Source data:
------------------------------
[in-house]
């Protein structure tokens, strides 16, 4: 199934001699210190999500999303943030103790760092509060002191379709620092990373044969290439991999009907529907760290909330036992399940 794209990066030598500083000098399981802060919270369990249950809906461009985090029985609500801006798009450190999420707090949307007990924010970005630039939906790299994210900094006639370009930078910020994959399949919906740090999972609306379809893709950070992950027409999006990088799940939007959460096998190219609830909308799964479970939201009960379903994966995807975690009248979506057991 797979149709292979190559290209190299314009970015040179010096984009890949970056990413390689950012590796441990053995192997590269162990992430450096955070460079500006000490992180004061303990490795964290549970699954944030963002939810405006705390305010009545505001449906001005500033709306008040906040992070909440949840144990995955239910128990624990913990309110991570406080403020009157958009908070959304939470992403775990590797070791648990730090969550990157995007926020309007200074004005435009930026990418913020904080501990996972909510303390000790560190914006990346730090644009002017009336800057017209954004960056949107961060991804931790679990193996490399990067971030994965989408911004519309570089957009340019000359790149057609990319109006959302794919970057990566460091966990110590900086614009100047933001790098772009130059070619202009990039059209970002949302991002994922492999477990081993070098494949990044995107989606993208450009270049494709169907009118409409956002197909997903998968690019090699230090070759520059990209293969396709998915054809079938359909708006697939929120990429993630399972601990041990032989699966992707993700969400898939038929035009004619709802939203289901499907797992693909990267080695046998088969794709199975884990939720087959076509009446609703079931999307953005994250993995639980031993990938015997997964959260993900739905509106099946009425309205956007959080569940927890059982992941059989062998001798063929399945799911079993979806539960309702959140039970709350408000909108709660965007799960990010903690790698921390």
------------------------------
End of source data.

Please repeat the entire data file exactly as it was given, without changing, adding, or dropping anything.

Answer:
[in-house]
């Protein structure tokens, strides 16, 4: 199934001699210190999500999303943030103790760092509060002191379709620092990373044969290439991999009907529907760290909330036992399940 794209990066030598500083000098399981802060919270369990249950809906461009985090029985609500801006798009450190999420707090949307007990924010970005630039939906790299994210900094006639370009930078910020994959399949919906740090999972609306379809893709950070992950027409999006990088799940939007959460096998190219609830909308799964479970939201009960379903994966995807975690009248979506057991 797979149709292979190559290209190299314009970015040179010096984009890949970056990413390689950012590796441990053995192997590269162990992430450096955070460079500006000490992180004061303990490795964290549970699954944030963002939810405006705390305010009545505001449906001005500033709306008040906040992070909440949840144990995955239910128990624990913990309110991570406080403020009157958009908070959304939470992403775990590797070791648990730090969550990157995007926020309007200074004005435009930026990418913020904080501990996972909510303390000790560190914006990346730090644009002017009336800057017209954004960056949107961060991804931790679990193996490399990067971030994965989408911004519309570089957009340019000359790149057609990319109006959302794919970057990566460091966990110590900086614009100047933001790098772009130059070619202009990039059209970002949302991002994922492999477990081993070098494949990044995107989606993208450009270049494709169907009118409409956002197909997903998968690019090699230090070759520059990209293969396709998915054809079938359909708006697939929120990429993630399972601990041990032989699966992707993700969400898939038929035009004619709802939203289901499907797992693909990267080695046998088969794709199975884990939720087959076509009446609703079931999307953005994250993995639980031993990938015997997964959260993900739905509106099946009425309205956007959080569940927890059982992941059989062998001798063929399945799911079993979806539960309702959140039970709350408000909108709660965007799960990010903690790698921390």